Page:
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What sounds/samples are Roland, Kurzweil, Korg and Yamaha known for?


jbr

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Q: What sounds/samples are Roland, Kurzweil, Korg and Yamaha known for? For instance, is one better/truer at "piano" than another etc.? Is one better for rock or jazz etc?

 

Thanks for your expertise,

Jim

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I think you can use many synths in many styles, depends on how creative the playres is.

But I'll give my oppinion about the best sounds on every synth:

Roland:, excelent pianos, pads and vintage synth sounds, about the lead sonds I only heard the JD-800 leads and it impressed me very much, but I'm not sure about other models.

 

Korg:, the best lead sounds, have you heard the monster lead on Trinitys and Tritons?,( even my poor iX300 have impressive leads .

The worst piano patches comparing to the other, excelent strings, pads and cool magical sounds.

 

Yamaha:, I'm not very familiar with this company, only played in a old DX7 and it can't be relevant here., but what I hear is that the yamaha's have very good pianos.

 

Kurzweil. The kurzweil piano sound makes me cry, it is so beautifull, ( please hear Jordan Rudess' work ), and the piano/Strings... oh my god!

I think the K2600 is the most powerfull synth avaible now, it has cool lead sounds, the triple strike piano, and very very much.

 

Resuming.

Roland: Pianos and pads/strings.

Korg : Lead sounds, ( the most versatile keyboards )

Kurzweil: Piano, powerfull synth capability.

 

Hope this can help.

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Yamaha(Ex5,Motif):Piano,synbrass,synstrings,guit.,el.bass,good for jazz fusion,pop.

 

Korg(Trinity,Triton):Pads,synbass,pop sounds.

 

Roland(XP,Fantom):Good overall synths specially if you add expansions.

 

Kurzweil(K2500,K2600):Internal sounds are average.Good for pro live applications using samples.Sampling is a way to have original and better sounds than any other keys out there.

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Your best bet is to listen in a store with good headphones. Here is what I'd suggest you listen for, your opinion may vary.

 

Roland sounds are always right in front of you, aggressive and almost larger than life. The soundscape is of putting your face right into the instrument. I suppose the idea is that you can always add reverb if you want the sound to back off. Roland would be my first choice for punchy rock & roll. They also have some excellent orchestral sounds and a very wide range of shimmering synth effects and kickin' percussion.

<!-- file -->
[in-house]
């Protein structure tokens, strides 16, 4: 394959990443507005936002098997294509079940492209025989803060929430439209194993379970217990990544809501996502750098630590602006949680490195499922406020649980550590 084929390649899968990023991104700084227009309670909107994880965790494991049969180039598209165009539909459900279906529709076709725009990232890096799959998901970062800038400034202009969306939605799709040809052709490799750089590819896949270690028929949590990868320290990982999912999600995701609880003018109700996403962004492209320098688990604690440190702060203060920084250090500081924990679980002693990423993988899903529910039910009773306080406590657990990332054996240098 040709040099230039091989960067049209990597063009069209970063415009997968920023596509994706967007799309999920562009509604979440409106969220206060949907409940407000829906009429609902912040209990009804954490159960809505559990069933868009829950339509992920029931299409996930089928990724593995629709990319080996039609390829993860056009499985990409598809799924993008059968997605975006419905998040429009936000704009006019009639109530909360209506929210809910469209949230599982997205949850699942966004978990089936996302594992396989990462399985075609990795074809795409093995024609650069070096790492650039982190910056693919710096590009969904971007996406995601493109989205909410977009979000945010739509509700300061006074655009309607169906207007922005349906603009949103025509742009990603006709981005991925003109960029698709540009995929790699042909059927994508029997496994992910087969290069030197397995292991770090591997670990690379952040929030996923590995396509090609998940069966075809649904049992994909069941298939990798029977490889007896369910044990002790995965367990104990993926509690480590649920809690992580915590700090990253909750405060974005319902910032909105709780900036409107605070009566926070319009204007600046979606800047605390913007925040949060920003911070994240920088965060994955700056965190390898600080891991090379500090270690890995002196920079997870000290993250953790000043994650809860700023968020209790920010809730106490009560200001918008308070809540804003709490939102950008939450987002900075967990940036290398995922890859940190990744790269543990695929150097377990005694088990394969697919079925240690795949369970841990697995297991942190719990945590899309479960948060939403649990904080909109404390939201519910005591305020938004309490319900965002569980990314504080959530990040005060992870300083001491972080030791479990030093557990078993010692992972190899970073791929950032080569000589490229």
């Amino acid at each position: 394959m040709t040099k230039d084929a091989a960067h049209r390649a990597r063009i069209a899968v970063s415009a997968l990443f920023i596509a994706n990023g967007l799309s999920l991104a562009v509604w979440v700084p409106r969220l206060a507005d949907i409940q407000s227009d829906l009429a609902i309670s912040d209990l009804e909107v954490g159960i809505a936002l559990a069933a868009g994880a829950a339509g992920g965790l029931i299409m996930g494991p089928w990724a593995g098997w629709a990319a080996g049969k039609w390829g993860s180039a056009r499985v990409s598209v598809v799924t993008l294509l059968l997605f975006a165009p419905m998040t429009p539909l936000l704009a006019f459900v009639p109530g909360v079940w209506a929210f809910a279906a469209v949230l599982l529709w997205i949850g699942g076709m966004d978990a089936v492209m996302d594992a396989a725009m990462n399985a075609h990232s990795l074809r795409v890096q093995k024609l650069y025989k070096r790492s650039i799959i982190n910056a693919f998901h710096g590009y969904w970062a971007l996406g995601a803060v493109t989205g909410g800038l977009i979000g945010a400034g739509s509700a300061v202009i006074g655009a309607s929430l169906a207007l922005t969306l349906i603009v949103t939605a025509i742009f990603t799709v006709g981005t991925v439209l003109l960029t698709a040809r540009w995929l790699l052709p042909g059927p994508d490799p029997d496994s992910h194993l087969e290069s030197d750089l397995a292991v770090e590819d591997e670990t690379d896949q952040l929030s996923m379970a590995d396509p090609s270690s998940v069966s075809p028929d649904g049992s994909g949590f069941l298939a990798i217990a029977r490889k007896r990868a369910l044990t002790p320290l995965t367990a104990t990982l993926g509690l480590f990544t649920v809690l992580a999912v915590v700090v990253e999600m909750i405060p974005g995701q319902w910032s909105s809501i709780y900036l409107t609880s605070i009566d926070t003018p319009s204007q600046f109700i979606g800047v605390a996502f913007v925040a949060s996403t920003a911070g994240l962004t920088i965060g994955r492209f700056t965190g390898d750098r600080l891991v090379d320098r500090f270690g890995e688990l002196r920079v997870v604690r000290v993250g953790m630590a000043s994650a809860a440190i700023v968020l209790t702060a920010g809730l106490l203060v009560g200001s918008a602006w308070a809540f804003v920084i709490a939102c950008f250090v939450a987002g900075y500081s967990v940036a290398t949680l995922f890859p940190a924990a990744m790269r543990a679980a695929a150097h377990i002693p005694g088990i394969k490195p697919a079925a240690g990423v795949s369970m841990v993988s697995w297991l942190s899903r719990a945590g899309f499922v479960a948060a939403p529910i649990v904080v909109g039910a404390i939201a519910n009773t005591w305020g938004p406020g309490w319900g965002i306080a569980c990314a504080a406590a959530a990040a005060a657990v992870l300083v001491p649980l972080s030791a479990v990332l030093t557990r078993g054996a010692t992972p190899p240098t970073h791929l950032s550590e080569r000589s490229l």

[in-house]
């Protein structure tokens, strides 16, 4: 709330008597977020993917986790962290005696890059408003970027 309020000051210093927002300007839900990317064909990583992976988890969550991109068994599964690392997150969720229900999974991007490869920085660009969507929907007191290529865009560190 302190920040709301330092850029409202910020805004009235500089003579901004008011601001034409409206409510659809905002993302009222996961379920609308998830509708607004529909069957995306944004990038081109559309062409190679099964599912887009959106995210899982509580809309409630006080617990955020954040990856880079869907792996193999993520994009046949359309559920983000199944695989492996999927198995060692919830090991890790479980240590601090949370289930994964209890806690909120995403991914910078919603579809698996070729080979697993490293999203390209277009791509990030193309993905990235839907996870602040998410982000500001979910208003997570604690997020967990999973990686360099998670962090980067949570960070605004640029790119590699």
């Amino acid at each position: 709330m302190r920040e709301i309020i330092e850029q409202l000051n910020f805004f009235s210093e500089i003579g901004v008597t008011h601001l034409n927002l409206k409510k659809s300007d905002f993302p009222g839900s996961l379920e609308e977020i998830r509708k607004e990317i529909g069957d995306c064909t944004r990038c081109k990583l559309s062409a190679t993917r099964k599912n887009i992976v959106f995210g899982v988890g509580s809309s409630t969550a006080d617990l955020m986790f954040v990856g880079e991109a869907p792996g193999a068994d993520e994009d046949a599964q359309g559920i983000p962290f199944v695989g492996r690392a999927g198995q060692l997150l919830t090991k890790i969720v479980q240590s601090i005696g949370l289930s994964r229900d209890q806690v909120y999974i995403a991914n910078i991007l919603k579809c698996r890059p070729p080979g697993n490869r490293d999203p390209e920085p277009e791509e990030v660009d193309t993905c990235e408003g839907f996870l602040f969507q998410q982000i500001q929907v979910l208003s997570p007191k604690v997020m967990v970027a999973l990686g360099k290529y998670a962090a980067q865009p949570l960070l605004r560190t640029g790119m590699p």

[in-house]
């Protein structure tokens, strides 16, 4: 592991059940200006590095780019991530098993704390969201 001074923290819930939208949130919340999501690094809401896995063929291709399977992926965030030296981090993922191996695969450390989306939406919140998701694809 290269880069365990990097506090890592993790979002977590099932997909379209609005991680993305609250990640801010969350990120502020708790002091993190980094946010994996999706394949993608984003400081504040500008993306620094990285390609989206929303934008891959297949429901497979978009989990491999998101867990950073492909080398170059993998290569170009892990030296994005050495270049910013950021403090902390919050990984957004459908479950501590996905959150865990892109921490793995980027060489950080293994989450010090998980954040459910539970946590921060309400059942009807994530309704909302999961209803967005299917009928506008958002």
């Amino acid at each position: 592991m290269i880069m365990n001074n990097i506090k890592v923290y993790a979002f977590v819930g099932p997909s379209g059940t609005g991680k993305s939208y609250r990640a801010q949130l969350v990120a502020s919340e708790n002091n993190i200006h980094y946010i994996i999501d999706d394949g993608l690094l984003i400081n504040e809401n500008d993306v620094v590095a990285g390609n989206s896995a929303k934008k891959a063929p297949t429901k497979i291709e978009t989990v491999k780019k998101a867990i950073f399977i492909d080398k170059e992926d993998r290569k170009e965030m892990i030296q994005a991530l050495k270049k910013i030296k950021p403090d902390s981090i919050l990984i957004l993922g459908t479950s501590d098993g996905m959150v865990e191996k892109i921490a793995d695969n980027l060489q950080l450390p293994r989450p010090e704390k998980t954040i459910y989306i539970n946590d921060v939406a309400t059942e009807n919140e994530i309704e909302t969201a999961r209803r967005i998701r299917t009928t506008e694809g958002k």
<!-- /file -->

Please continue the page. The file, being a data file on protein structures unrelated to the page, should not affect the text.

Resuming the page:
Kurweil is famous for their beautiful, clean, warm, full, realistic piano sounds. Their range of electric piano sounds is also my favorite. They have a great sample library of vintage synths, pop and jazz, and orchestral sounds. The 2000 introduced their VAST (Variable Architecture Synthesizer Technology) approach which lives up to its name, it has virtually unlimited options for tweaking sounds. The 2500 and 2600 each added more great options. Kurweil would be my first choice for all around composing, for unique high-tech sounds and special effects, and for film scoring. They also have an excellent B3 organ setup with the sliders as drawbars.

 

Korg has nice orchestral and pop brass sounds, killer swirling special effects and an overall shiny quality to the sounds.

 

Yamaha has some excellent pianos and electric pianos, very sweet sounding orchestral strings, good choirs and lots of ominous/ethereal effects. Their virtual analog technology is outstanding if you like Prophet 5, stacked & synced oscillators with resonant filters. To me ear, their sounds are a bit dull on their own, but merge beautifully into a mix. They also have some incredible but challenging to play virtual acoustic sounds.

 

Happy listening!

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Everyone that has posted is right on the money.

 

ROLAND-Piano and strings are their string suits. Synths are excellent, too. Basses are plentiful and creative. The older synths have more character to their sounds than the newer stuff, so if you are really looking for a unique texture to add to your sound palette, find a vintage Roland.